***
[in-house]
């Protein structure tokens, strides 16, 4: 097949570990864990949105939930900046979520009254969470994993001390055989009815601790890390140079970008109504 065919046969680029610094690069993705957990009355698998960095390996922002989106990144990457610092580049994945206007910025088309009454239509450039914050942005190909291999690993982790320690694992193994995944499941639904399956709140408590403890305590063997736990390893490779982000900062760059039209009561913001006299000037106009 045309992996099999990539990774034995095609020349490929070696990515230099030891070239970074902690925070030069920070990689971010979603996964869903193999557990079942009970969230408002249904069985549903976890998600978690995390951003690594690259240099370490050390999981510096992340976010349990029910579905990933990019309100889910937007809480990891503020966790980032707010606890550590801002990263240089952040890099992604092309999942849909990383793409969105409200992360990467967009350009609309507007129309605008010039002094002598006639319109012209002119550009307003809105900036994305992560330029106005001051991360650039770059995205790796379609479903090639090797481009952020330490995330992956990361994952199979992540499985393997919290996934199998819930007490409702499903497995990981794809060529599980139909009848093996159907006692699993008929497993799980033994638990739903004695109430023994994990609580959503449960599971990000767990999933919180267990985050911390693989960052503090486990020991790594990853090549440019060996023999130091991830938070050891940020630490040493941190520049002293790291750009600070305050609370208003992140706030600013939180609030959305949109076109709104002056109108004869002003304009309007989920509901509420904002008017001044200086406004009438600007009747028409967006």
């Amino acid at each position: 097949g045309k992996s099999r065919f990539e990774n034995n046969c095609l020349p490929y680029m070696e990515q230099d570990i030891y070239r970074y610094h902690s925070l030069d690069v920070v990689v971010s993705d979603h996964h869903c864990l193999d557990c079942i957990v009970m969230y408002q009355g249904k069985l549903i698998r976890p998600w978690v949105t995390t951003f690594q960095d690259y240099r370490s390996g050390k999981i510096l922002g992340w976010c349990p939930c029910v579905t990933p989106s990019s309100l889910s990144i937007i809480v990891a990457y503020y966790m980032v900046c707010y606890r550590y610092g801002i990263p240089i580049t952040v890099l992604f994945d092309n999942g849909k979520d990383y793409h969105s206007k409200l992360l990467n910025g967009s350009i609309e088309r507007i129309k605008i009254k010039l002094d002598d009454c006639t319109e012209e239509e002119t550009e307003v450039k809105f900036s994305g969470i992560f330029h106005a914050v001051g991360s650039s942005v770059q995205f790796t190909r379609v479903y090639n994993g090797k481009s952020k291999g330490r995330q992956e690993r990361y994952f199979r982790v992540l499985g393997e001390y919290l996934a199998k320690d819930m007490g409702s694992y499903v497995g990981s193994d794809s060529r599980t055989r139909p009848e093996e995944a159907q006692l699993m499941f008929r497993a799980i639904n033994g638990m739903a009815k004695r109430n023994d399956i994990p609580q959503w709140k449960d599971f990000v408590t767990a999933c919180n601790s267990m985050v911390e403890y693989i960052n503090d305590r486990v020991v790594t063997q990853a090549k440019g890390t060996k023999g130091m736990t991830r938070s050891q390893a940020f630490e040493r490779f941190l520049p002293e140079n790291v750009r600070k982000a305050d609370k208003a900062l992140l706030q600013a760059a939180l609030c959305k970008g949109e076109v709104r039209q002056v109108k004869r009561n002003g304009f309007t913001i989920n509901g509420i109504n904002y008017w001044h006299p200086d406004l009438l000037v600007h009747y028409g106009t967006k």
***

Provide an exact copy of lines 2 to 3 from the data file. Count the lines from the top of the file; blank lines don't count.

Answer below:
């Protein structure tokens, strides 16, 4: 097949570990864990949105939930900046979520009254969470994993001390055989009815601790890390140079970008109504 065919046969680029610094690069993705957990009355698998960095390996922002989106990144990457610092580049994945206007910025088309009454239509450039914050942005190909291999690993982790320690694992193994995944499941639904399956709140408590403890305590063997736990390893490779982000900062760059039209009561913001006299000037106009 045309992996099999990539990774034995095609020349490929070696990515230099030891070239970074902690925070030069920070990689971010979603996964869903193999557990079942009970969230408002249904069985549903976890998600978690995390951003690594690259240099370490050390999981510096992340976010349990029910579905990933990019309100889910937007809480990891503020966790980032707010606890550590801002990263240089952040890099992604092309999942849909990383793409969105409200992360990467967009350009609309507007129309605008010039002094002598006639319109012209002119550009307003809105900036994305992560330029106005001051991360650039770059995205790796379609479903090639090797481009952020330490995330992956990361994952199979992540499985393997919290996934199998819930007490409702499903497995990981794809060529599980139909009848093996159907006692699993008929497993799980033994638990739903004695109430023994994990609580959503449960599971990000767990999933919180267990985050911390693989960052503090486990020991790594990853090549440019060996023999130091991830938070050891940020630490040493941190520049002293790291750009600070305050609370208003992140706030600013939180609030959305949109076109709104002056109108004869002003304009309007989920509901509420904002008017001044200086406004009438600007009747028409967006």
């Amino acid at each position: 097949g045309k992996s099999r065919f990539e990774n034995n046969c095609l020349p490929y680029m070696e990515q230099d570990i030891y070239r970074y610094h902690s925070l030069d690069v920070v990689v971010s993705d979603h996964h869903c864990l193999d557990c079942i957990v009970m969230y408002q009355g249904k069985l549903i698998r976890p998600w978690v949105t995390t951003f690594q960095d690259y240099r370490s390996g050390k999981i510096l922002g992340w976010c349990p939930c029910v579905t990933p989106s990019s309100l889910s990144i937007i809480v990891a990457y503020y966790m980032v900046c707010y606890r550590y610092g801002i990263p240089i580049t952040v890099l992604f994945d092309n999942g849909k979520d990383y793409h969105s206007k409200l992360l990467n910025g967009s350009i609309e088309r507007i129309k605008i009254k010039l002094d002598d009454c006639t319109e012209e239509e002119t550009e307003v450039k809105f900036s994305g969470i992560f330029h106005a914050v001051g991360s650039s942005v770059q995205f790796t190909r379609v479903y090639n994993g090797k481009s952020k291999g330490r995330q992956e690993r990361y994952f199979r982790v992540l499985g393997e001390y919290l996934a199998k320690d819930m007490g409702s694992y499903v497995g990981s193994d794809s060529r599980t055989r139909p009848e093996e995944a159907q006692l699993m499941f008929r497993a799980i639904n033994g638990m739903a009815k004695r109430n023994d399956i994990p609580q959503w709140k449960d599971f990000v408590t767990a999933c919180n601790s267990m985050v911390e403890y693989i960052n503090d305590r486990v020991v790594t063997q990853a090549k440019g890390t060996k023999g130091m736990t991830r938070s050891q390893a940020f630490e040493r490779f941190l520049p002293e140079n790291v750009r600070k982000a305050d609370k208003a900062l992140l706030q600013a760059a939180l609030c959305k970008g949109e076109v709104r039209q002056v109108k004869r009561n002003g304009f309007t913001i989920n509901g509420i109504n904002y008017w001044h006299p200086d406004l009438l000037v600007h009747y028409g106009t967006k």